A system of site-specific recombination (q.v.) found in the yeast and based on the yeast two-micron plasmid. This plasmid is an autonomously replicating, circular plasmid of 6,318 base pairs, which exists in many copies in most strains of S. cerevisiae (q.v.). It encodes a site-specific recombinase (q.v.) called the FLP (pronounced ‘flip') protein. FLP acts on the FLP recombination target (FRT) located within two 599-base pair inverted repeats in the plasmid DNA and catalyzes recombination between the inverted repeats. This recombination event inverts, or ‘flips', part of the plasmid with respect to the remainder, and this is essential for plasmid amplification. FLP can also induce recombination between direct FRT repeats or between FRTs on different DNA molecules. In the former case, the recombination event results in excision of intervening DNA and an FRT. This fact has been exploited to experimentally induce site-specific recombination in Drosophila and other organisms. In Drosophila this is done by placing FLP under the control of a heat shock protein promoter, and the gene under study between two flanking FRT direct repeats. These DNAs are then integrated into the Drosophila genome by germ line transformation (q.v.). Under heat-shock conditions, FLP catalyzes recombination between the FRTs, resulting in excision of the gene of interest. The descendants of cells without such a gene show a null phenotype. This system can thus produce somatic or germ line mosaics for specific genes.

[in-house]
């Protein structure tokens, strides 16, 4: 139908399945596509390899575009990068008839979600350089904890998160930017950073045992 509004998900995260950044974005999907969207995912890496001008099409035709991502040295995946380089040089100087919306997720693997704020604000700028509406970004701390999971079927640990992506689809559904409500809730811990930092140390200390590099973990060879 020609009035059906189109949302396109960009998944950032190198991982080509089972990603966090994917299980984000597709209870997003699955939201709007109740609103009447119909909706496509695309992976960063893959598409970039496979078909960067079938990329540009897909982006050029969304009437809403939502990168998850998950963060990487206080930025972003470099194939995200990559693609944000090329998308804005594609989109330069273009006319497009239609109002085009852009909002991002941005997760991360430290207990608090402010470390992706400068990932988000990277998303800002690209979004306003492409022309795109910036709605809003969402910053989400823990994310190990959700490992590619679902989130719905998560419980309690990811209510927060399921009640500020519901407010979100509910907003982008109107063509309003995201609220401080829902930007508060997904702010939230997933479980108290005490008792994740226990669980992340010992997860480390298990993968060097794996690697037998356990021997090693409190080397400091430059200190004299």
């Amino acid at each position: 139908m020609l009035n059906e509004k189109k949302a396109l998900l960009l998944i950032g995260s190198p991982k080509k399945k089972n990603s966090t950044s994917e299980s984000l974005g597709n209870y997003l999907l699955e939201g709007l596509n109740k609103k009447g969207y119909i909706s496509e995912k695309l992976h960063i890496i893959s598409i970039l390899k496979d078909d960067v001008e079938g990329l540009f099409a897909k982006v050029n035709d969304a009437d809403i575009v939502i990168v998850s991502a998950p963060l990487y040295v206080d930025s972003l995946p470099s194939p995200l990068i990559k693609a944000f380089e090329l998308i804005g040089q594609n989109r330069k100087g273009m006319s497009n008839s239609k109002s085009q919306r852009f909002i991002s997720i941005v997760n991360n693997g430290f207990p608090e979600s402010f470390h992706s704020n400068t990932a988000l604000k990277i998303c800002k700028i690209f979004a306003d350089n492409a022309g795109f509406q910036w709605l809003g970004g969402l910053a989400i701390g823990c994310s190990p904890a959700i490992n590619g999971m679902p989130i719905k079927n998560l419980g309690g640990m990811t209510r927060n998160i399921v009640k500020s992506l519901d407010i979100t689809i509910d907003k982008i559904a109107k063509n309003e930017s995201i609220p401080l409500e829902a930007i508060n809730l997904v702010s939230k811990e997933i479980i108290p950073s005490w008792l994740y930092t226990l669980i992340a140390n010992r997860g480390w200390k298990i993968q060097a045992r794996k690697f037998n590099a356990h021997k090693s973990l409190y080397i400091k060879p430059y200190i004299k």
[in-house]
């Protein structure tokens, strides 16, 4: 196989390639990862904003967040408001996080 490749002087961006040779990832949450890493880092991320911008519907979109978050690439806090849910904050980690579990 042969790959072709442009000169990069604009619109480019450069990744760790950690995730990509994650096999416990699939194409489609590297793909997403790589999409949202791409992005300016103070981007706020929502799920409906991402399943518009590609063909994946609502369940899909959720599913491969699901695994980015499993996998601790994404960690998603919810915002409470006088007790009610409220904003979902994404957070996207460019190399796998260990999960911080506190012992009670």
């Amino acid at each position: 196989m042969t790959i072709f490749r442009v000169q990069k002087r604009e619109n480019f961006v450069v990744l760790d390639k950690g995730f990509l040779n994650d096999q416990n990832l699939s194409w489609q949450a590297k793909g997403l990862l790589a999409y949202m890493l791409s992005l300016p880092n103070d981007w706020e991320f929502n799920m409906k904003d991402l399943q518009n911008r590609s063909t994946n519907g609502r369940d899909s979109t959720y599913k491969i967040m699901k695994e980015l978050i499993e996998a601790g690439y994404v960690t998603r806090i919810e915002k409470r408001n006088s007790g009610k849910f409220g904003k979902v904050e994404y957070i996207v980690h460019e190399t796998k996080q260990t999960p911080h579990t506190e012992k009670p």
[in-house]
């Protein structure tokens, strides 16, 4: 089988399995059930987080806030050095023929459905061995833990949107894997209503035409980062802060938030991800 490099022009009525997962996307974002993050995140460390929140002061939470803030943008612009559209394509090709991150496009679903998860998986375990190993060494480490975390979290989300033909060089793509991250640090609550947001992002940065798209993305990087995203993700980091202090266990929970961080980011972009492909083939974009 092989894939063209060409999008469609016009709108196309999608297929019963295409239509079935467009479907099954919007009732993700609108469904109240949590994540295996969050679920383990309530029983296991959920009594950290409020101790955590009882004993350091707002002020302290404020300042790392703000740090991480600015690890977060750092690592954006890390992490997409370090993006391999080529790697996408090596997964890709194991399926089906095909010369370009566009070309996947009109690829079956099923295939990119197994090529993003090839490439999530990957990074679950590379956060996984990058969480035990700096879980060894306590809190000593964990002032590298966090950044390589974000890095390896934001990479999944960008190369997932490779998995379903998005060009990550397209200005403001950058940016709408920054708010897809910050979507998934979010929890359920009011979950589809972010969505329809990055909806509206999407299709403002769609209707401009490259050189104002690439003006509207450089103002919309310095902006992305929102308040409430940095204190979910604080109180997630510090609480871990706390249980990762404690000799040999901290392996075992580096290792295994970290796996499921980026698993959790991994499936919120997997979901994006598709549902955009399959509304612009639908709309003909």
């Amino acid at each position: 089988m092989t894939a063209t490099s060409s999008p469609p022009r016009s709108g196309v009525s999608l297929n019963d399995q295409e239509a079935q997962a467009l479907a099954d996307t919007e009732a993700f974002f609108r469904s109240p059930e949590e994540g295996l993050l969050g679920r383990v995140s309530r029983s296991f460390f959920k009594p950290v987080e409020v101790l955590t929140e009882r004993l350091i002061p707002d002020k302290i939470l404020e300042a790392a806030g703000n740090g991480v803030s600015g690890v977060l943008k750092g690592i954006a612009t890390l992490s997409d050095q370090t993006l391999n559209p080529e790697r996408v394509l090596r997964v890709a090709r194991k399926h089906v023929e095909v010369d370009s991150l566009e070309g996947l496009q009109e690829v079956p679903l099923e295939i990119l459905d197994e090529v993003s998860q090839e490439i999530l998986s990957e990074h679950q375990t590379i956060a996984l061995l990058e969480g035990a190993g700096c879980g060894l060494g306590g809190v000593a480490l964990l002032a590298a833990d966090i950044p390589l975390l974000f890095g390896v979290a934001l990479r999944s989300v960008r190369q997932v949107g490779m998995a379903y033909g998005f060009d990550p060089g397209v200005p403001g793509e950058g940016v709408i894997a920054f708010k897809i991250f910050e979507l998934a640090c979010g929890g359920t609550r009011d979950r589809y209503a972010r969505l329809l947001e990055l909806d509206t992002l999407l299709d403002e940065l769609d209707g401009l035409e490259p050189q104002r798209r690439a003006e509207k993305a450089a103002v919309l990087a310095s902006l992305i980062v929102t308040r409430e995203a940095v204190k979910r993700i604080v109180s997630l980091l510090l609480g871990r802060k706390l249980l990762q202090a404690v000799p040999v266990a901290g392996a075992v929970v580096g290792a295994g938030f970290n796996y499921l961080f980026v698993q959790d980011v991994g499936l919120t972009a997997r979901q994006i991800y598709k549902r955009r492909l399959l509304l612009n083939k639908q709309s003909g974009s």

Subjects: Genetics and Genomics.